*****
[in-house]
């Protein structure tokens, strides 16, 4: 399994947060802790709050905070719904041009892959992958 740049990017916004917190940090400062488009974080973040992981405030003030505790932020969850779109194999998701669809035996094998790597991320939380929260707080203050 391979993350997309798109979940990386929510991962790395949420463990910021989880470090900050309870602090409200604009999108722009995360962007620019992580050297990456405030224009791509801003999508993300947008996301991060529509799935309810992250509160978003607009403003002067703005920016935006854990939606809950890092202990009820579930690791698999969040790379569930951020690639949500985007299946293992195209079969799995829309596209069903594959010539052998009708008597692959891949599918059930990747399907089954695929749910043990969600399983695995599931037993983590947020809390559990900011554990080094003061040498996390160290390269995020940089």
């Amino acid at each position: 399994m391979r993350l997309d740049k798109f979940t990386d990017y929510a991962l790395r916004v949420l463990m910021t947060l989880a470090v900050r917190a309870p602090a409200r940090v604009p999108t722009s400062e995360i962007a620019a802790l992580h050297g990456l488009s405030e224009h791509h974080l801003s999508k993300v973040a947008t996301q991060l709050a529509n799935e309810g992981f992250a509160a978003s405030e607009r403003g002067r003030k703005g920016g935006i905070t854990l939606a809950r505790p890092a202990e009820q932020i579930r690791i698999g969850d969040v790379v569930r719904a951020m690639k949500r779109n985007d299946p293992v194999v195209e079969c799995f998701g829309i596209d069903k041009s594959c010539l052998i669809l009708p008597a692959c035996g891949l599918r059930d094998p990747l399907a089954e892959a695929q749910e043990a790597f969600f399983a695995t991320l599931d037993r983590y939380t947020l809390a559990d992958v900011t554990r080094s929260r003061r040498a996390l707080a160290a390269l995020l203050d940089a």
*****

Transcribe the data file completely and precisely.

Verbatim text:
[in-house]
């Protein structure tokens, strides 16, 4: 399994947060802790709050905070719904041009892959992958 740049990017916004917190940090400062488009974080973040992981405030003030505790932020969850779109194999998701669809035996094998790597991320939380929260707080203050 391979993350997309798109979940990386929510991962790395949420463990910021989880470090900050309870602090409200604009999108722009995360962007620019992580050297990456405030224009791509801003999508993300947008996301991060529509799935309810992250509160978003607009403003002067703005920016935006854990939606809950890092202990009820579930690791698999969040790379569930951020690639949500985007299946293992195209079969799995829309596209069903594959010539052998009708008597692959891949599918059930990747399907089954695929749910043990969600399983695995599931037993983590947020809390559990900011554990080094003061040498996390160290390269995020940089």
């Amino acid at each position: 399994m391979r993350l997309d740049k798109f979940t990386d990017y929510a991962l790395r916004v949420l463990m910021t947060l989880a470090v900050r917190a309870p602090a409200r940090v604009p999108t722009s400062e995360i962007a620019a802790l992580h050297g990456l488009s405030e224009h791509h974080l801003s999508k993300v973040a947008t996301q991060l709050a529509n799935e309810g992981f992250a509160a978003s405030e607009r403003g002067r003030k703005g920016g935006i905070t854990l939606a809950r505790p890092a202990e009820q932020i579930r690791i698999g969850d969040v790379v569930r719904a951020m690639k949500r779109n985007d299946p293992v194999v195209e079969c799995f998701g829309i596209d069903k041009s594959c010539l052998i669809l009708p008597a692959c035996g891949l599918r059930d094998p990747l399907a089954e892959a695929q749910e043990a790597f969600f399983a695995t991320l599931d037993r983590y939380t947020l809390a559990d992958v900011t554990r080094s929260r003061r040498a996390l707080a160290a390269l995020l203050d940089a």